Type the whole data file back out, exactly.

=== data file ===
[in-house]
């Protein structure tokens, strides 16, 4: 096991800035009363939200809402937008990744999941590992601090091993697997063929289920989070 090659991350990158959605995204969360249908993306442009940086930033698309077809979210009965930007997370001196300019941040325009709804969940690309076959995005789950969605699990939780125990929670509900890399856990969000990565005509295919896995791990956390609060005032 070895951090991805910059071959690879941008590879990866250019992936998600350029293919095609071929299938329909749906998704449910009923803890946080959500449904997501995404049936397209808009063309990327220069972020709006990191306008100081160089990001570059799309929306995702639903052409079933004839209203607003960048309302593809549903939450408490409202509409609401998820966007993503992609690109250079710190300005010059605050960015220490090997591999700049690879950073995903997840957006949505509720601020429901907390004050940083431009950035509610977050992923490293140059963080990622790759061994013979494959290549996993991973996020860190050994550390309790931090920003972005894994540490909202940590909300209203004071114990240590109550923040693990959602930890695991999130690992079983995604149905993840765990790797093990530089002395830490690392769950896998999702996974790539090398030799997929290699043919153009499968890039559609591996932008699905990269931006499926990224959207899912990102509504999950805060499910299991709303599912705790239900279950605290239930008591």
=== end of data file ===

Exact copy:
[in-house]
């Protein structure tokens, strides 16, 4: 096991800035009363939200809402937008990744999941590992601090091993697997063929289920989070 090659991350990158959605995204969360249908993306442009940086930033698309077809979210009965930007997370001196300019941040325009709804969940690309076959995005789950969605699990939780125990929670509900890399856990969000990565005509295919896995791990956390609060005032 070895951090991805910059071959690879941008590879990866250019992936998600350029293919095609071929299938329909749906998704449910009923803890946080959500449904997501995404049936397209808009063309990327220069972020709006990191306008100081160089990001570059799309929306995702639903052409079933004839209203607003960048309302593809549903939450408490409202509409609401998820966007993503992609690109250079710190300005010059605050960015220490090997591999700049690879950073995903997840957006949505509720601020429901907390004050940083431009950035509610977050992923490293140059963080990622790759061994013979494959290549996993991973996020860190050994550390309790931090920003972005894994540490909202940590909300209203004071114990240590109550923040693990959602930890695991999130690992079983995604149905993840765990790797093990530089002395830490690392769950896998999702996974790539090398030799997929290699043919153009499968890039559609591996932008699905990269931006499926990224959207899912990102509504999950805060499910299991709303599912705790239900279950605290239930008591």